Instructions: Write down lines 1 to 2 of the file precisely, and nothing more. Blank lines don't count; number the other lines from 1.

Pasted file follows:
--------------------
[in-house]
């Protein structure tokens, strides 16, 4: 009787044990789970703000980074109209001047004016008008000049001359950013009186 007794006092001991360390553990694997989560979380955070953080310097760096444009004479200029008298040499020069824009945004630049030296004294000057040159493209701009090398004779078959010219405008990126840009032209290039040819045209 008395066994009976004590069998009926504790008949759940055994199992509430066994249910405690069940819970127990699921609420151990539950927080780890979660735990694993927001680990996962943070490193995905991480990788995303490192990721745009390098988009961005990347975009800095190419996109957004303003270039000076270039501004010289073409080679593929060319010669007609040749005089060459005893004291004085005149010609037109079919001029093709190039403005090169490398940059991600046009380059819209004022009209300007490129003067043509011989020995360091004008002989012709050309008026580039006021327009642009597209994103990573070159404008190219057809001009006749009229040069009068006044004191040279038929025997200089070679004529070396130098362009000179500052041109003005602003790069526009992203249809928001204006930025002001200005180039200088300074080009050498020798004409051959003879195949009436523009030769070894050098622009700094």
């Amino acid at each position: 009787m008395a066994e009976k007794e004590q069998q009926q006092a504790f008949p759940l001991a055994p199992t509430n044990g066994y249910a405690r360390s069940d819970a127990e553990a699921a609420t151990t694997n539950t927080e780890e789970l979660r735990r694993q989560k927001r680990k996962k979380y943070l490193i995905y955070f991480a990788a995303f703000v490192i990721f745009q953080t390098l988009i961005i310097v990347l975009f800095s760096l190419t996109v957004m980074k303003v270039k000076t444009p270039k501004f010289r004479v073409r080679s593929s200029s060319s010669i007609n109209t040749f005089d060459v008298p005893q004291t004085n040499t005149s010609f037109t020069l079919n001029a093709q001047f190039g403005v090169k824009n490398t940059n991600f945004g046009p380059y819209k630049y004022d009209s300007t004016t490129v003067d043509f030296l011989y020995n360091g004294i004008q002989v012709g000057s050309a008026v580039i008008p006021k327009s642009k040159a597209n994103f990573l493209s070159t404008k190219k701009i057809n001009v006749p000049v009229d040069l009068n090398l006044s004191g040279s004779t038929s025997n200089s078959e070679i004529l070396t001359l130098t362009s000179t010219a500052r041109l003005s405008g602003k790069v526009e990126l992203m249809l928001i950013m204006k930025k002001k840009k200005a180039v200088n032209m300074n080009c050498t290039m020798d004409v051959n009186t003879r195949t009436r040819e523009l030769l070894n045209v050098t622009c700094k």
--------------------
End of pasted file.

[in-house]
């Protein structure tokens, strides 16, 4: 009787044990789970703000980074109209001047004016008008000049001359950013009186 007794006092001991360390553990694997989560979380955070953080310097760096444009004479200029008298040499020069824009945004630049030296004294000057040159493209701009090398004779078959010219405008990126840009032209290039040819045209 008395066994009976004590069998009926504790008949759940055994199992509430066994249910405690069940819970127990699921609420151990539950927080780890979660735990694993927001680990996962943070490193995905991480990788995303490192990721745009390098988009961005990347975009800095190419996109957004303003270039000076270039501004010289073409080679593929060319010669007609040749005089060459005893004291004085005149010609037109079919001029093709190039403005090169490398940059991600046009380059819209004022009209300007490129003067043509011989020995360091004008002989012709050309008026580039006021327009642009597209994103990573070159404008190219057809001009006749009229040069009068006044004191040279038929025997200089070679004529070396130098362009000179500052041109003005602003790069526009992203249809928001204006930025002001200005180039200088300074080009050498020798004409051959003879195949009436523009030769070894050098622009700094």